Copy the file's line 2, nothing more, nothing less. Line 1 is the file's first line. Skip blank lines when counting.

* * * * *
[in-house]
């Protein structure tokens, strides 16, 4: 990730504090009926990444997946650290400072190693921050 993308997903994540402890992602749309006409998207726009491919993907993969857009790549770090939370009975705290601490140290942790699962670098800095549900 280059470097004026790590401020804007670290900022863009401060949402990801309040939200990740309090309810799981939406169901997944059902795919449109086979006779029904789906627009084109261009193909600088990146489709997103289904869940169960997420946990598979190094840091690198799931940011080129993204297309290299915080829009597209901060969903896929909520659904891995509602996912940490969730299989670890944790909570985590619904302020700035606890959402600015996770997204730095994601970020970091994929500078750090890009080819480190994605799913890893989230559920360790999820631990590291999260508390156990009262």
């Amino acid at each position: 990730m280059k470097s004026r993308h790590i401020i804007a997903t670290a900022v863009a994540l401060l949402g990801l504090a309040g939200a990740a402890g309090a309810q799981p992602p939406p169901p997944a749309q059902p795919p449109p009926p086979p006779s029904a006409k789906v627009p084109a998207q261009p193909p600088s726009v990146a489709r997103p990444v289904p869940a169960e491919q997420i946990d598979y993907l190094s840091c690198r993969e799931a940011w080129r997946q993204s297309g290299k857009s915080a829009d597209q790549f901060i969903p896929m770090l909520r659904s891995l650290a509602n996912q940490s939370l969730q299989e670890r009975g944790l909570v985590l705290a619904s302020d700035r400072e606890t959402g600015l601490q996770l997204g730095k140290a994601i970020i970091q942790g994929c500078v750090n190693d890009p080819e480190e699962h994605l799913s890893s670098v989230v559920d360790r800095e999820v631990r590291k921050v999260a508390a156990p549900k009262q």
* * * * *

């Protein structure tokens, strides 16, 4: 990730504090009926990444997946650290400072190693921050 993308997903994540402890992602749309006409998207726009491919993907993969857009790549770090939370009975705290601490140290942790699962670098800095549900 280059470097004026790590401020804007670290900022863009401060949402990801309040939200990740309090309810799981939406169901997944059902795919449109086979006779029904789906627009084109261009193909600088990146489709997103289904869940169960997420946990598979190094840091690198799931940011080129993204297309290299915080829009597209901060969903896929909520659904891995509602996912940490969730299989670890944790909570985590619904302020700035606890959402600015996770997204730095994601970020970091994929500078750090890009080819480190994605799913890893989230559920360790999820631990590291999260508390156990009262």